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Central Banks Have Become Too Powerful, Former Banker Says

A view of the Federal Reserve is seen on May 2, 2018 in Washington, D.C. (Brendan Smialowski/AFP/Getty Images)
A view of the Federal Reserve is seen on May 2, 2018 in Washington, D.C. (Brendan Smialowski/AFP/Getty Images)

In the decade since the financial crisis, central banks have become powerful and influential institutions.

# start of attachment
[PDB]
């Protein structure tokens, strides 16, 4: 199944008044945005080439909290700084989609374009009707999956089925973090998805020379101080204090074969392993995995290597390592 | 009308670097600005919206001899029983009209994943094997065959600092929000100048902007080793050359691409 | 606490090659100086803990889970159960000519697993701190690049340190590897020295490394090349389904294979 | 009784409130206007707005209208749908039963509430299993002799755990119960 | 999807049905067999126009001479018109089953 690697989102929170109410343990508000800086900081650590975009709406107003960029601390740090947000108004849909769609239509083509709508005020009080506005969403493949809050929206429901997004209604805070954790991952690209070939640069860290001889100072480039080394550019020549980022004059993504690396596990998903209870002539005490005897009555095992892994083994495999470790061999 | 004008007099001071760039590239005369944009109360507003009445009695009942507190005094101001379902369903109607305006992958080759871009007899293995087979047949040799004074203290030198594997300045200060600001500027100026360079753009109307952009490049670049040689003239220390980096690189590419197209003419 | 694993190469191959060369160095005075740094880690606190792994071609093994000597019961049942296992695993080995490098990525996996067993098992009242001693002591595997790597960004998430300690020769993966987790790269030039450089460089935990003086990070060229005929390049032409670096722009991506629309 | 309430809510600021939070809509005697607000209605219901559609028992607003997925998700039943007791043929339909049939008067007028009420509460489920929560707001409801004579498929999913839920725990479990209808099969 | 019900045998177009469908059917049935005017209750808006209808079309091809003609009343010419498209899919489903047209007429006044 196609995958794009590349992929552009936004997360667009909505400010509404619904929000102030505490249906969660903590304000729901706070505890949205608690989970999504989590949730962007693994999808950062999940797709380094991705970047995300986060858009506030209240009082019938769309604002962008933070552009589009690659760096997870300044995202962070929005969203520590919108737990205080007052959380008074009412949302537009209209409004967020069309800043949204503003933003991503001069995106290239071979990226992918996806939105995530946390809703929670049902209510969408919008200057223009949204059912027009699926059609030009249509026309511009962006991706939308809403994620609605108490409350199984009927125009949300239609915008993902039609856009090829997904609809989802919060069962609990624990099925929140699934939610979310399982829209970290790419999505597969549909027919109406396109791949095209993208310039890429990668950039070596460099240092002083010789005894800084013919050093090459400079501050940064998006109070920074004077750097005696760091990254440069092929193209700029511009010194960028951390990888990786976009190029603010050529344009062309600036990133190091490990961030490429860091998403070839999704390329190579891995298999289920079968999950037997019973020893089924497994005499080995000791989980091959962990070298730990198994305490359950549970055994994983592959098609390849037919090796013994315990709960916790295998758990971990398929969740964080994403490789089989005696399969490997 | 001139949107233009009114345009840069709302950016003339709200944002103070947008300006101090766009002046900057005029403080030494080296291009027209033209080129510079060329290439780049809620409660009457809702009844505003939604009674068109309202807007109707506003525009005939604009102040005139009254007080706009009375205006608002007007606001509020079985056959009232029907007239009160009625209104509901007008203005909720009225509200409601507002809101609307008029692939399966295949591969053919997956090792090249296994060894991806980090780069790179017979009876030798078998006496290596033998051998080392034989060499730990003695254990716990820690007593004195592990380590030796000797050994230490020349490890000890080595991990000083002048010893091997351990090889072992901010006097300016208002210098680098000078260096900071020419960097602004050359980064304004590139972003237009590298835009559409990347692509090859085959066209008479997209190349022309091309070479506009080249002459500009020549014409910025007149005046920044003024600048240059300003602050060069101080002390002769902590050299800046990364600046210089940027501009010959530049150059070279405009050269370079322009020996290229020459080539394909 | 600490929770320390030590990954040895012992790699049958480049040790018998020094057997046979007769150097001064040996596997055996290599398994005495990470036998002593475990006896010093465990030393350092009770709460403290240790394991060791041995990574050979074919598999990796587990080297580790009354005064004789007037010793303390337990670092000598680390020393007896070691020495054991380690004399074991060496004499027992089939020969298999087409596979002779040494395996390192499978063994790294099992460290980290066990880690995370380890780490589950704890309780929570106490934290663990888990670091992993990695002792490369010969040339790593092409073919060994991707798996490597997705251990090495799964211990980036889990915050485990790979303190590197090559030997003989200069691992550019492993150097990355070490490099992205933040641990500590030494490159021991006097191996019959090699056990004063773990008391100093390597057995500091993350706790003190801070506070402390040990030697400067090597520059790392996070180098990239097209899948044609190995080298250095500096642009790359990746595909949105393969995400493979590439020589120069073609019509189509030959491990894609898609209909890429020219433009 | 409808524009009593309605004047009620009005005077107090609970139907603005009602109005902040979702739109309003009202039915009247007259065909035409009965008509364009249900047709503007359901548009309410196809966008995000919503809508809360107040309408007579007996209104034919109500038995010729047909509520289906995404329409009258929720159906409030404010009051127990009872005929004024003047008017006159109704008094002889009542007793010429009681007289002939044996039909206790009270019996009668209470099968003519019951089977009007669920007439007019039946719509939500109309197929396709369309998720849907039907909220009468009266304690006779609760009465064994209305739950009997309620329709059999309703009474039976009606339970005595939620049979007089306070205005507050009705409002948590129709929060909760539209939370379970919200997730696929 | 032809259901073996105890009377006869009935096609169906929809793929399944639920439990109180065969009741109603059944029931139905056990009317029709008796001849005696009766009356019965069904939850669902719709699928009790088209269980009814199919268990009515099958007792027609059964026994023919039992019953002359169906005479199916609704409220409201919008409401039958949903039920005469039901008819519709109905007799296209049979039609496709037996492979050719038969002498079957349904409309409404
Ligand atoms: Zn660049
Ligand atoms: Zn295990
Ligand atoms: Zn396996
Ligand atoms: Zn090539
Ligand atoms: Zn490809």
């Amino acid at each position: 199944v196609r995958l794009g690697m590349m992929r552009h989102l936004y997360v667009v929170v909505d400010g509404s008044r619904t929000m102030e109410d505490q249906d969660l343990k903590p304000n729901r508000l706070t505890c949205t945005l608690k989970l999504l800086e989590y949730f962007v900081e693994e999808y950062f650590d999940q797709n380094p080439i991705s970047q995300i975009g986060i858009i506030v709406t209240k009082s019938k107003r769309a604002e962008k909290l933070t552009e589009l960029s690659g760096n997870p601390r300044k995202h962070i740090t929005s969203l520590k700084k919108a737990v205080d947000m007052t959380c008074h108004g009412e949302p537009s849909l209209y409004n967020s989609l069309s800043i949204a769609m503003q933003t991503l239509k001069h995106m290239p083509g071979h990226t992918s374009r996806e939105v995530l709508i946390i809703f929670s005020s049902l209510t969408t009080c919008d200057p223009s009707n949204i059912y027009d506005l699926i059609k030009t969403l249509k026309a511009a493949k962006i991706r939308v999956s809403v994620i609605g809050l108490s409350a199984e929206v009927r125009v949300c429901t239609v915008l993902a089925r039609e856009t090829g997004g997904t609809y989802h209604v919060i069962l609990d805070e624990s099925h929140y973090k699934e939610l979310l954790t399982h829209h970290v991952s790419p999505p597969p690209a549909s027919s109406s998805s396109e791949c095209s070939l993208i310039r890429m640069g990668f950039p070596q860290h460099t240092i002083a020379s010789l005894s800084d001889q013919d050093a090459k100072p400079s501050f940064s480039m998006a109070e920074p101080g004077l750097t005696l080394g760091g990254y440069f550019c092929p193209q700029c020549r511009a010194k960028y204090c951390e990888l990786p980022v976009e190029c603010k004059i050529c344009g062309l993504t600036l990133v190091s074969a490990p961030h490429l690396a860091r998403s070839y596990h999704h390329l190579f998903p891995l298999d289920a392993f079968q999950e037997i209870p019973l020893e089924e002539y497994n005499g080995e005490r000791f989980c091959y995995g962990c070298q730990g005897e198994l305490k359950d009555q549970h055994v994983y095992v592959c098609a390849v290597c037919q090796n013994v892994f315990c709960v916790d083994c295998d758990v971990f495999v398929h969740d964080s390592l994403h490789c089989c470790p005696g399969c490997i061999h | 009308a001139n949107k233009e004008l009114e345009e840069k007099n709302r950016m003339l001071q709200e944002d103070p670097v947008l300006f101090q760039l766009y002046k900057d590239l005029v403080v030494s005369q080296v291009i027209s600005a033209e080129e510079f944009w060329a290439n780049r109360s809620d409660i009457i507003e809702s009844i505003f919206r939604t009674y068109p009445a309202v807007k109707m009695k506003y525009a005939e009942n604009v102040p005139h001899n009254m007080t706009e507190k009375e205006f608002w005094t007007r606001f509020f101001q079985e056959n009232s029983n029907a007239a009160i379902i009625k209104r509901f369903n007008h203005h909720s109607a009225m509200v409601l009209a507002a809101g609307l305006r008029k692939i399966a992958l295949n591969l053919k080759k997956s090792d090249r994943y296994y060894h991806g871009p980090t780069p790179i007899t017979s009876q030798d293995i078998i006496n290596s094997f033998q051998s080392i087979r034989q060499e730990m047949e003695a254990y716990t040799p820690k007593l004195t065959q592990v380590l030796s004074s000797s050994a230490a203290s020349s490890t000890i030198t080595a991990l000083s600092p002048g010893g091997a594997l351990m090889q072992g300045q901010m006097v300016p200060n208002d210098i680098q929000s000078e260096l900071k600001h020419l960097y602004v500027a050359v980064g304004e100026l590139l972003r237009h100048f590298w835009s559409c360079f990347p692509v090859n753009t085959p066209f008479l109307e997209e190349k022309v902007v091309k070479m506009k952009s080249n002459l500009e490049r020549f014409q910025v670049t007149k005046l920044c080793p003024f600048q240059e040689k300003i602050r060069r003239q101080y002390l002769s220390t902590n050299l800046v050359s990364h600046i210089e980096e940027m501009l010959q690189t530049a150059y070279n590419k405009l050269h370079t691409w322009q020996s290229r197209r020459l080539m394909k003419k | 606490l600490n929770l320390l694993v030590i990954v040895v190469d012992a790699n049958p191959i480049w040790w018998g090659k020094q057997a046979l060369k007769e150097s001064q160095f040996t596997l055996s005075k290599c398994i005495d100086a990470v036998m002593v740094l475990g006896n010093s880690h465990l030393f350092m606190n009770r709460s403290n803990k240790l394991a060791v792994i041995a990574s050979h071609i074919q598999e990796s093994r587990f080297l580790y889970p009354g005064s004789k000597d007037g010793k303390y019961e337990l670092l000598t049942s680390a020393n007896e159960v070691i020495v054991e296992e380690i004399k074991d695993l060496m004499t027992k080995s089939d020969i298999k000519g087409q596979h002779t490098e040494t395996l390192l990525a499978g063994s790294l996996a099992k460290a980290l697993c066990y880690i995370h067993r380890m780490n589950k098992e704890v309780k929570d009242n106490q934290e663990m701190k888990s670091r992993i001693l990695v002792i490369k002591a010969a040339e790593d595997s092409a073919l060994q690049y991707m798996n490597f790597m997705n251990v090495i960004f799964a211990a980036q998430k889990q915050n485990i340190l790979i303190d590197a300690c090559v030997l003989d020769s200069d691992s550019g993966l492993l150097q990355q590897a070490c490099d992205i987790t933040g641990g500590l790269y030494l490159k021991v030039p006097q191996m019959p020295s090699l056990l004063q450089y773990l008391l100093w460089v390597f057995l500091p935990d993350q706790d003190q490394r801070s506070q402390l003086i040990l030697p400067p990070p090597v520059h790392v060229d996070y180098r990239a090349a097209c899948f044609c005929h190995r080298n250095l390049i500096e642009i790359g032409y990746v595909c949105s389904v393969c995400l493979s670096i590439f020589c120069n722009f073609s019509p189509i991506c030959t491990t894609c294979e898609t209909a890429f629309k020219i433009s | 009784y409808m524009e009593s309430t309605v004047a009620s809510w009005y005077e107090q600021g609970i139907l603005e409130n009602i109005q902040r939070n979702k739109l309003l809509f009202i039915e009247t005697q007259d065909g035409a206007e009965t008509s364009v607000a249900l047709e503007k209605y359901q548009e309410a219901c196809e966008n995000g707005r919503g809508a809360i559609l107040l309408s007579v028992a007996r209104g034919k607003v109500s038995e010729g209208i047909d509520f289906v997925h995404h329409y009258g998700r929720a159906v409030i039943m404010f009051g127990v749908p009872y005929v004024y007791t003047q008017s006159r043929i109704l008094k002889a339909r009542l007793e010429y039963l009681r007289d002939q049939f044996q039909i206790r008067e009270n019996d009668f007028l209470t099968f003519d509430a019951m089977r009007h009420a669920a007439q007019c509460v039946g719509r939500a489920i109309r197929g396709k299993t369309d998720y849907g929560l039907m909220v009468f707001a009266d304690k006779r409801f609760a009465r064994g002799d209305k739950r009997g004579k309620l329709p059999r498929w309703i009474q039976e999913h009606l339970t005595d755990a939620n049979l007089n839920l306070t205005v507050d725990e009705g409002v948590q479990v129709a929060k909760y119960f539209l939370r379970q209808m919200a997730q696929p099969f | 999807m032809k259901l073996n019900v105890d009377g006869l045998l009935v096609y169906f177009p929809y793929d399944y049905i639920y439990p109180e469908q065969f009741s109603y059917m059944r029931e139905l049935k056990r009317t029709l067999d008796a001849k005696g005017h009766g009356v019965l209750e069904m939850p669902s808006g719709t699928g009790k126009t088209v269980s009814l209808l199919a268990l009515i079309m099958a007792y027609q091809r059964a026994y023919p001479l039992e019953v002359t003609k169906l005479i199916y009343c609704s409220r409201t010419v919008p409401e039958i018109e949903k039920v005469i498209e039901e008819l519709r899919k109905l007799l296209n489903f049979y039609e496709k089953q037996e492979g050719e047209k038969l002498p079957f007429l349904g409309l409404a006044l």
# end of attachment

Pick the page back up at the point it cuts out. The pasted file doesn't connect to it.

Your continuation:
Paul Tucker, the former deputy governor for the Bank of England, talks with Here & Now‘s Jeremy Hobson about why he thinks central bankers — unelected officials whose actions determine our economic well being — have too much power.

Tucker is author of the book “Unelected Power: The Quest for Legitimacy in Central Banking and the Regulatory State.”

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